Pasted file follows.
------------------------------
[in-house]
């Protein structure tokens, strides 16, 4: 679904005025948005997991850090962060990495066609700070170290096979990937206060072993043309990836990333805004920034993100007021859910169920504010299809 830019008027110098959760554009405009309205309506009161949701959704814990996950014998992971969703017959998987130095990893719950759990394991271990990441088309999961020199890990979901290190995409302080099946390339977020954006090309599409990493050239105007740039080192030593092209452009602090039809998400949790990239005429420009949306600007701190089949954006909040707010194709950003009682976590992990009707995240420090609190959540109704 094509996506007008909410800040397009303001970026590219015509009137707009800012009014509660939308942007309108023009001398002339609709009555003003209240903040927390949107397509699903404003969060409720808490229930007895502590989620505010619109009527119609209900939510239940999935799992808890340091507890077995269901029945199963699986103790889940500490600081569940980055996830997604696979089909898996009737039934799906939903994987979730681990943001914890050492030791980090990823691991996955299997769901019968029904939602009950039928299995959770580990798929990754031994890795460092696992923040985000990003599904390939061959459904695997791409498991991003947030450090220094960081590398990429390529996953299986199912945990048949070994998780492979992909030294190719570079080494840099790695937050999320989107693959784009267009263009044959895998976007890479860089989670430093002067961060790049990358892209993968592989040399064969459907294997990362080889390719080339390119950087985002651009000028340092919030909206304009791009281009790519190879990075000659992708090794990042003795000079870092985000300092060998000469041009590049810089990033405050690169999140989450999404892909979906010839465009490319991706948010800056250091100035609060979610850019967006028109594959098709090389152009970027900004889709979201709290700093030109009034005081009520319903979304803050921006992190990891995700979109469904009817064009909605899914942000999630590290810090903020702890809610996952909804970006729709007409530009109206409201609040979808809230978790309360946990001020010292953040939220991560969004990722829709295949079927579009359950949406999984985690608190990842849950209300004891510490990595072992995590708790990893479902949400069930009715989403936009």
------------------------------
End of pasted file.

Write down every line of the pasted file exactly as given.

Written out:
[in-house]
């Protein structure tokens, strides 16, 4: 679904005025948005997991850090962060990495066609700070170290096979990937206060072993043309990836990333805004920034993100007021859910169920504010299809 830019008027110098959760554009405009309205309506009161949701959704814990996950014998992971969703017959998987130095990893719950759990394991271990990441088309999961020199890990979901290190995409302080099946390339977020954006090309599409990493050239105007740039080192030593092209452009602090039809998400949790990239005429420009949306600007701190089949954006909040707010194709950003009682976590992990009707995240420090609190959540109704 094509996506007008909410800040397009303001970026590219015509009137707009800012009014509660939308942007309108023009001398002339609709009555003003209240903040927390949107397509699903404003969060409720808490229930007895502590989620505010619109009527119609209900939510239940999935799992808890340091507890077995269901029945199963699986103790889940500490600081569940980055996830997604696979089909898996009737039934799906939903994987979730681990943001914890050492030791980090990823691991996955299997769901019968029904939602009950039928299995959770580990798929990754031994890795460092696992923040985000990003599904390939061959459904695997791409498991991003947030450090220094960081590398990429390529996953299986199912945990048949070994998780492979992909030294190719570079080494840099790695937050999320989107693959784009267009263009044959895998976007890479860089989670430093002067961060790049990358892209993968592989040399064969459907294997990362080889390719080339390119950087985002651009000028340092919030909206304009791009281009790519190879990075000659992708090794990042003795000079870092985000300092060998000469041009590049810089990033405050690169999140989450999404892909979906010839465009490319991706948010800056250091100035609060979610850019967006028109594959098709090389152009970027900004889709979201709290700093030109009034005081009520319903979304803050921006992190990891995700979109469904009817064009909605899914942000999630590290810090903020702890809610996952909804970006729709007409530009109206409201609040979808809230978790309360946990001020010292953040939220991560969004990722829709295949079927579009359950949406999984985690608190990842849950209300004891510490990595072992995590708790990893479902949400069930009715989403936009």